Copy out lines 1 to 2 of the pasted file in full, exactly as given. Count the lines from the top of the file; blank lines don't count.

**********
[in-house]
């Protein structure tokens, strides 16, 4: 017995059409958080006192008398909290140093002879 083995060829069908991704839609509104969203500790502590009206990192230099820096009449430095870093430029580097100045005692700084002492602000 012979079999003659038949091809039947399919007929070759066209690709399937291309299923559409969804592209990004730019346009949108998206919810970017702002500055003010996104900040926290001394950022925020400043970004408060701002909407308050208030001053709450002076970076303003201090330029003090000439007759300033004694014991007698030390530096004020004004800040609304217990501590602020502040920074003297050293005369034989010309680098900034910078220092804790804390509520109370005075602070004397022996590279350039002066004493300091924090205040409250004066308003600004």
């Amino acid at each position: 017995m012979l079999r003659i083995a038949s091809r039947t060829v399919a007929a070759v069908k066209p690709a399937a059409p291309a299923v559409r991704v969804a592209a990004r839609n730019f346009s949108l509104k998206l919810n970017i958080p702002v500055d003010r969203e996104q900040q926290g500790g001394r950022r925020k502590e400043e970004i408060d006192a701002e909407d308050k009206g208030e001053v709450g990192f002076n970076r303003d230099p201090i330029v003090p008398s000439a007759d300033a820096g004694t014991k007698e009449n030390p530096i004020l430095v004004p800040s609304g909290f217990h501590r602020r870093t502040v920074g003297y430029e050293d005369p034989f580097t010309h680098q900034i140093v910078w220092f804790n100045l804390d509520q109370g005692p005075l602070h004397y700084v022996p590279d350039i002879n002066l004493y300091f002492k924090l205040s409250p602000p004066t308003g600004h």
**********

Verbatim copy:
[in-house]
């Protein structure tokens, strides 16, 4: 017995059409958080006192008398909290140093002879 083995060829069908991704839609509104969203500790502590009206990192230099820096009449430095870093430029580097100045005692700084002492602000 012979079999003659038949091809039947399919007929070759066209690709399937291309299923559409969804592209990004730019346009949108998206919810970017702002500055003010996104900040926290001394950022925020400043970004408060701002909407308050208030001053709450002076970076303003201090330029003090000439007759300033004694014991007698030390530096004020004004800040609304217990501590602020502040920074003297050293005369034989010309680098900034910078220092804790804390509520109370005075602070004397022996590279350039002066004493300091924090205040409250004066308003600004």